Monkombu Sambasivan Swaminathan was born on Aug. 7, 1925, in Kumbakonam, a small city in the Cauvery River basin that is the primary grain producing region in Tamil Nadu, the southern Indian state on the Bay of Bengal. He was the second of four children. His father, M.K. Sambasivan, was an esteemed surgeon credited with leading successful campaigns to eradicate malaria and other mosquito-borne diseases. His mother, Parvathy Thangam, was a homemaker who encouraged her children to study and achieve their dreams.
Dr. Swaminathan was fond of telling stories of his childhood, when he said he learned about tragedy and resilience. His father, who died when he was 11, told him once that “the ‘impossible’ exists mainly in our minds. But given the requisite will and effort, great tasks can be accomplished.”
He also learned about inspiration and public service. He was a devoted supporter of Gandhi, who visited his family’s home. In the fall of 1946, three years after millions of Indians died in a famine in Bengal, Dr. Swaminathan was so moved by Gandhi’s appeal to “the god of bread” to bless every home and hut that he switched his university studies from medicine to agricultural research.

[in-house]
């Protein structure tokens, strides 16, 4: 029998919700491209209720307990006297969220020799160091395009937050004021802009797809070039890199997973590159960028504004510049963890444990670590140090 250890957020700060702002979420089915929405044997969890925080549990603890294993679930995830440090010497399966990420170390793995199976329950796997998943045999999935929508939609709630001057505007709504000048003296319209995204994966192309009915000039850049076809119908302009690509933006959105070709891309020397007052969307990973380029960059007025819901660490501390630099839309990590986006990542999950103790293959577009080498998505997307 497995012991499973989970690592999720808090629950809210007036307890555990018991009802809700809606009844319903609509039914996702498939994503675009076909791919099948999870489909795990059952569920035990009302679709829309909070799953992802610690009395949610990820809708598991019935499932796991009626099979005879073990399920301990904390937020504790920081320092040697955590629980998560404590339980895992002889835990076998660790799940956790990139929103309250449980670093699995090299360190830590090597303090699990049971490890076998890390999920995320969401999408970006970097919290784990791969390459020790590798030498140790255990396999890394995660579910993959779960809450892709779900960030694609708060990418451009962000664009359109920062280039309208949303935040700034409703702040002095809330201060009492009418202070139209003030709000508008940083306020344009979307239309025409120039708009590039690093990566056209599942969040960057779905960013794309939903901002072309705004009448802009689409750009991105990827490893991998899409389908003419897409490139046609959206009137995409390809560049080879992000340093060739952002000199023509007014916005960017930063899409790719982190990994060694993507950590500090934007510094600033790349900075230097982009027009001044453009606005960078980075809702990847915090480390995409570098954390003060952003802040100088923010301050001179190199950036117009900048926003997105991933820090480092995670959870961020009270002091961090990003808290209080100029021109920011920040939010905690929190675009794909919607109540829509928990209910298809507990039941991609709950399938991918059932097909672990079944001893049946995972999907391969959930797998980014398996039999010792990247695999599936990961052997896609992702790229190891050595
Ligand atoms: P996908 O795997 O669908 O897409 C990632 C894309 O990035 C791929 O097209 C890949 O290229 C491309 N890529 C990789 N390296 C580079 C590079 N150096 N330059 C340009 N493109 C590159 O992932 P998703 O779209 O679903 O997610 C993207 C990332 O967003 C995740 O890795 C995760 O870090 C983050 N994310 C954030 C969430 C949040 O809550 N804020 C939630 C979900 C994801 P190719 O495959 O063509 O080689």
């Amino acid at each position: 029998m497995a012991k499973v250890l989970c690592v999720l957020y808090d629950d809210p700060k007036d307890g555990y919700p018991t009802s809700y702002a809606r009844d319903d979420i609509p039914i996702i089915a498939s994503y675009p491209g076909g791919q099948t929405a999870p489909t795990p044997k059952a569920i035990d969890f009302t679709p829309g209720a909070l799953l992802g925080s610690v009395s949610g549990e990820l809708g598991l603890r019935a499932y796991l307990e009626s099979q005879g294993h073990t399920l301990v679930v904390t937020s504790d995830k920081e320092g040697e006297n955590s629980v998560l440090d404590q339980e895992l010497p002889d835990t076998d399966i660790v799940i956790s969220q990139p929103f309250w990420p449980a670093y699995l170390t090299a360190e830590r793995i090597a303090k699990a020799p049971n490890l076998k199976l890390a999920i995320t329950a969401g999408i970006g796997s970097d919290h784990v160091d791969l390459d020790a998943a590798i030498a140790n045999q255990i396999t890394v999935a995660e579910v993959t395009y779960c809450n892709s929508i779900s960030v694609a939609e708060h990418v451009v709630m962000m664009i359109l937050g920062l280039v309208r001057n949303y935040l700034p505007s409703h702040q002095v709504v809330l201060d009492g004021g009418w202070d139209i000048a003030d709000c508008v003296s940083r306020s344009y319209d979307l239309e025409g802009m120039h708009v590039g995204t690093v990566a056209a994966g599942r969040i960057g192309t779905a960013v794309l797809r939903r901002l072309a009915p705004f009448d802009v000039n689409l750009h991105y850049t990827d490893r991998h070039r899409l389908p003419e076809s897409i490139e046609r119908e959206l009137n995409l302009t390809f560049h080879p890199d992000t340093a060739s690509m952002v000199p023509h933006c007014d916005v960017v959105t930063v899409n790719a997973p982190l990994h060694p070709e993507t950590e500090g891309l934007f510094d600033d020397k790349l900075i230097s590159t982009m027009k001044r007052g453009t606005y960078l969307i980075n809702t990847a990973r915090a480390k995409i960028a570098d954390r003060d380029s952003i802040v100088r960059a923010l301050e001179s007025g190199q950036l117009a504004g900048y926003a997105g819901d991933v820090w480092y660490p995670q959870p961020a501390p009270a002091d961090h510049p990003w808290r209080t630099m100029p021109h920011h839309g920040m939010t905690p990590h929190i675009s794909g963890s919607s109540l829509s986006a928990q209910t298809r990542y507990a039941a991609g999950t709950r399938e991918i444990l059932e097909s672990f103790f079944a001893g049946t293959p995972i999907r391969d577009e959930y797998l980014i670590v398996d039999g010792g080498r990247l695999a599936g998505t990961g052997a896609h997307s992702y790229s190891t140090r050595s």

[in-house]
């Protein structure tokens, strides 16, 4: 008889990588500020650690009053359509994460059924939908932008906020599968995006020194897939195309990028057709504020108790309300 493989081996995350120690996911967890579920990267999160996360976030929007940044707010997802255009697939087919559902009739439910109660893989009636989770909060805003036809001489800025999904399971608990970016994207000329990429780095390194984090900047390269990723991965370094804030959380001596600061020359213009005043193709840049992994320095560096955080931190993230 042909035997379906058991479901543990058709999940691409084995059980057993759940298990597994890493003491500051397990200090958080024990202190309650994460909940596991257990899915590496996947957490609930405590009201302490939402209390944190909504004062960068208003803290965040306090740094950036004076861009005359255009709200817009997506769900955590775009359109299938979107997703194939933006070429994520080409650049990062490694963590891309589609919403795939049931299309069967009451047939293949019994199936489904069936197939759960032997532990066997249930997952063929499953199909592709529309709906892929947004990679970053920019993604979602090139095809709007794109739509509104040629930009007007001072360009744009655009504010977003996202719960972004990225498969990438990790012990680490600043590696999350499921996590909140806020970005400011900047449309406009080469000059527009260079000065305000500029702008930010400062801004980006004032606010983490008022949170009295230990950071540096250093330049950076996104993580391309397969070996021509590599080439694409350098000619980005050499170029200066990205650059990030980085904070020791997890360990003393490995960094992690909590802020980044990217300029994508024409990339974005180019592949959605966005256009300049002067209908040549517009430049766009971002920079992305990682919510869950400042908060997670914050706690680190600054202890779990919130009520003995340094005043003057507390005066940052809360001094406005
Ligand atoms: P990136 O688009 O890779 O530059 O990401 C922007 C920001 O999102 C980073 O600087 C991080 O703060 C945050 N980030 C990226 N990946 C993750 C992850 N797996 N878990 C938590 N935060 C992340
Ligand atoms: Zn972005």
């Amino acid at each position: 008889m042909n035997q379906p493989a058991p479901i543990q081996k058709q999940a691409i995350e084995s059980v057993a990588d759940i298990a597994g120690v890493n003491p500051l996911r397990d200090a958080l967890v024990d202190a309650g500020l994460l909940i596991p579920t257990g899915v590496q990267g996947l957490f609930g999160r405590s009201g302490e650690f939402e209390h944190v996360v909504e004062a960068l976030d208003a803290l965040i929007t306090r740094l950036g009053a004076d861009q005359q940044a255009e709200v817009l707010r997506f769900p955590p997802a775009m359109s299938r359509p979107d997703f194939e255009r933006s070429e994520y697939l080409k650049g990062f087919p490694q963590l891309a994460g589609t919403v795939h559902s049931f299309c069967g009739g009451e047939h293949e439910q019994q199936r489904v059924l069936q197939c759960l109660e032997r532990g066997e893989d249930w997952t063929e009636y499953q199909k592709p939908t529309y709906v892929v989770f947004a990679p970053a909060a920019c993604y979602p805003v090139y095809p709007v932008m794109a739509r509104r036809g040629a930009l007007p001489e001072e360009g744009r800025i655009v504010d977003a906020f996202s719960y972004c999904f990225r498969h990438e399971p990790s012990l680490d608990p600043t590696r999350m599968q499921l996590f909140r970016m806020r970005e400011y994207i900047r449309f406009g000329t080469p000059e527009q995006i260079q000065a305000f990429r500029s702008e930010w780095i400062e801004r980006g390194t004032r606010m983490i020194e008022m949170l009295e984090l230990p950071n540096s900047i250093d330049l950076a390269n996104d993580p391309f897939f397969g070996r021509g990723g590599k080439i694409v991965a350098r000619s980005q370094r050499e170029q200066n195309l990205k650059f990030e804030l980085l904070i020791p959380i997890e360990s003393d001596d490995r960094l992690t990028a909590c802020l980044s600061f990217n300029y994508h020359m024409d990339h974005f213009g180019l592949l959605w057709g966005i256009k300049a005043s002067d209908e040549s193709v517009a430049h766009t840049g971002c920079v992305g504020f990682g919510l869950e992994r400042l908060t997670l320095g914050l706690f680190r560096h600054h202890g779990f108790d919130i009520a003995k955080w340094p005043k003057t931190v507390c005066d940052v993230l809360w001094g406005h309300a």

After graduating from a leading agricultural college in Tamil Nadu, he joined the Indian Agricultural Research Institute in New Delhi, then took up postgraduate studies in plant genetics in the Netherlands and in England, where he earned a Ph.D. in genetics from the University of Cambridge in 1952.
He met Shrimati Mina while at Cambridge and they married in 1955. She and Ms. Rao, a professor in gender and development at the University of East Anglia in England, survive him, as do two other daughters: Dr. Soumya Swaminathan, chairwoman of the M.S. Swaminathan Research Foundation, and Madhura Swaminathan, a professor of economics at the Indian Statistical Institute in Bangalore. He is also survived by five grandchildren.